Charges for mental health prescriptions for students should be scrapped, the Royal College of GPs (RCGP) has told Newsbeat.
If you’re 19 or over and study in England you must pay £8.60, the prescription rate, for each item.
According to official figures, one in 50 students in England has registered a mental health condition with their university.
The Department of Health says there are exemptions for students on low incomes.
Students in full-time education in England aged 16 to 18 get their prescriptions free, but this does not apply once you get to university and turn 19.
Rosie is 20, suffers from anxiety and is a student at Liverpool John Moores University.
“I definitely had more spare money at college, when my prescriptions were free. I had a Saturday job then and the money I earned was mine,” she tells Newsbeat.
“I didn’t have to pay rent or do my food shop, so spending money on my prescription wouldn’t have mattered then.
“Now I just think, ‘I’ve spent another £10, that could have gone towards rent.'”
Prescription charges only apply in England because prescriptions are free in Northern Ireland, Scotland and Wales.
Helen Stokes-Lampard is the chair of the Royal College of GPs and says that “any barrier” that stops students from taking their prescribed medicine should be removed.
“If you could make an exemption for students with mental health problems to ensure they got free prescriptions, I would support that.
“I’d encourage all students to investigate all options to find ways to get their prescriptions paid for or at least spread the cost as far as possible.”
Steve Buckley, a clinical pharmacist for the Greater Manchester Mental Health NHS Foundation Trust, explains that the process of finding the right medication for people with mental health problems can be trial and error.
“We’re not at the stage where we can say a particular medication will work for a specific individual,” he says.
“There’s lots of variability in how people will respond to side-effects and we don’t know what will happen until someone tries the treatment.”
This means if you get multiple prescriptions, which can happen in the treatment of mental health, the costs add up.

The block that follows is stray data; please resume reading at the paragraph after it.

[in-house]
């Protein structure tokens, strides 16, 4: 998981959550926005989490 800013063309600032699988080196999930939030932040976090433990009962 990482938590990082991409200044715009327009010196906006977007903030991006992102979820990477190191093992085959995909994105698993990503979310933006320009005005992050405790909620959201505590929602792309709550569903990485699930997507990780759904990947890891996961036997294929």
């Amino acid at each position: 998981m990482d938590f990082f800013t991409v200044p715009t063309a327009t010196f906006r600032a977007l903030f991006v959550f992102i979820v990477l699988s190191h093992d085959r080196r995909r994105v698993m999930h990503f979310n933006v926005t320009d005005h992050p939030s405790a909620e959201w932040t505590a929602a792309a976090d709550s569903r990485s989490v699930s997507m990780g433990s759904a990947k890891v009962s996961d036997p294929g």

Charlie, a 23-year-old Leeds University student with bipolar disorder, knows how unpredictable trying different treatments can be.
“When I was trialling medication I often thought it would be right for me,” she says.
“You don’t realise at the time you might be trialling 10-15 types of medication before you find the right one.
“When you first get a prescription you almost feel like you don’t need a pre-payment certificate.
“It’s only when you get to prescription number six or seven when you think, ‘This is getting ridiculous now.’
“Even in the first two months alone I spent £100 on prescriptions.
“When you’re a student, money can be quite tight anyway, but spending that much on prescriptions can mean not having enough money for your rent and food.”
Students in England can apply for a medical exemption form that is based on their income, as well as their family’s and if accepted can receive a partial or full discount on prescriptions.
If they are not eligible and are on long-term medication, then they can invest in a pre-payment certificate, available on the NHS, which covers a minimum term of three months and spreads the cost of prescriptions.
In a statement The Department of Health says: “90% of prescription items are already free on the NHS and further exemptions are in place for people on a low income – which can include students.”
However, for Rosie, low income help methods don’t offer a solution.
“I haven’t even attempted getting a medical exemption form as it includes your parent’s income,” Rosie explains.
“My student loan is miniscule, so I know I’m not entitled to help – that’s means-tested.
“When I was on the contraceptive pill, I could just pick it up for free.
“It was essential to me then, but now the medication I take for my anxiety I need and have to pay for it.”
Student mental health costs should be free, according to the Royal College of GPs